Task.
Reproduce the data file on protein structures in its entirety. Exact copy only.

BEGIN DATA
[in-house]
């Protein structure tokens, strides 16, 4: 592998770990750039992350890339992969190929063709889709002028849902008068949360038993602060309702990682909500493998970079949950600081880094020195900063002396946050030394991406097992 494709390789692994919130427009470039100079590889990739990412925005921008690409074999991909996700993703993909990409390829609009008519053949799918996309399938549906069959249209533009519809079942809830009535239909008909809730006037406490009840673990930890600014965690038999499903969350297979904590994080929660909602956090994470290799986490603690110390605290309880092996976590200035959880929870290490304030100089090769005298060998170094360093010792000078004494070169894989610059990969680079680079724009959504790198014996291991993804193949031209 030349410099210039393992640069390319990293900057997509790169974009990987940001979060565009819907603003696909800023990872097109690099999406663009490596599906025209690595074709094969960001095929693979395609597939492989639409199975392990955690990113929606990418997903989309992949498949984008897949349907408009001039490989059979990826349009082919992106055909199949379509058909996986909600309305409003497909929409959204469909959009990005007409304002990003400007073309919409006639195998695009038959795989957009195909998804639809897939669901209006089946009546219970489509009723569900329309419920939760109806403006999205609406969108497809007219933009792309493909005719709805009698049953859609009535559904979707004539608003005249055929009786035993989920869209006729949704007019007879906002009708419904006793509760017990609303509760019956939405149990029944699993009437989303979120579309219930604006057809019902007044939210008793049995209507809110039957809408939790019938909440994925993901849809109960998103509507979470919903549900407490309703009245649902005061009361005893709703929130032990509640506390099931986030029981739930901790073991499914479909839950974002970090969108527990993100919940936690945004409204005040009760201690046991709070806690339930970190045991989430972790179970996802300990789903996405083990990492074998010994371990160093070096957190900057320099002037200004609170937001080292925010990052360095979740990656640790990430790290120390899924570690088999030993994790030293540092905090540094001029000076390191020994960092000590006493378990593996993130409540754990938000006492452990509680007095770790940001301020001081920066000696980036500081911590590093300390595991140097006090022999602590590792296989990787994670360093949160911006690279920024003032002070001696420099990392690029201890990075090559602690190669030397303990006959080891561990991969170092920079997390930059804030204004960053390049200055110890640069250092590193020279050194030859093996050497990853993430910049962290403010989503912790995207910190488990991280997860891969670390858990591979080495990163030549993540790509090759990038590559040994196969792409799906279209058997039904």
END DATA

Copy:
[in-house]
């Protein structure tokens, strides 16, 4: 592998770990750039992350890339992969190929063709889709002028849902008068949360038993602060309702990682909500493998970079949950600081880094020195900063002396946050030394991406097992 494709390789692994919130427009470039100079590889990739990412925005921008690409074999991909996700993703993909990409390829609009008519053949799918996309399938549906069959249209533009519809079942809830009535239909008909809730006037406490009840673990930890600014965690038999499903969350297979904590994080929660909602956090994470290799986490603690110390605290309880092996976590200035959880929870290490304030100089090769005298060998170094360093010792000078004494070169894989610059990969680079680079724009959504790198014996291991993804193949031209 030349410099210039393992640069390319990293900057997509790169974009990987940001979060565009819907603003696909800023990872097109690099999406663009490596599906025209690595074709094969960001095929693979395609597939492989639409199975392990955690990113929606990418997903989309992949498949984008897949349907408009001039490989059979990826349009082919992106055909199949379509058909996986909600309305409003497909929409959204469909959009990005007409304002990003400007073309919409006639195998695009038959795989957009195909998804639809897939669901209006089946009546219970489509009723569900329309419920939760109806403006999205609406969108497809007219933009792309493909005719709805009698049953859609009535559904979707004539608003005249055929009786035993989920869209006729949704007019007879906002009708419904006793509760017990609303509760019956939405149990029944699993009437989303979120579309219930604006057809019902007044939210008793049995209507809110039957809408939790019938909440994925993901849809109960998103509507979470919903549900407490309703009245649902005061009361005893709703929130032990509640506390099931986030029981739930901790073991499914479909839950974002970090969108527990993100919940936690945004409204005040009760201690046991709070806690339930970190045991989430972790179970996802300990789903996405083990990492074998010994371990160093070096957190900057320099002037200004609170937001080292925010990052360095979740990656640790990430790290120390899924570690088999030993994790030293540092905090540094001029000076390191020994960092000590006493378990593996993130409540754990938000006492452990509680007095770790940001301020001081920066000696980036500081911590590093300390595991140097006090022999602590590792296989990787994670360093949160911006690279920024003032002070001696420099990392690029201890990075090559602690190669030397303990006959080891561990991969170092920079997390930059804030204004960053390049200055110890640069250092590193020279050194030859093996050497990853993430910049962290403010989503912790995207910190488990991280997860891969670390858990591979080495990163030549993540790509090759990038590559040994196969792409799906279209058997039904």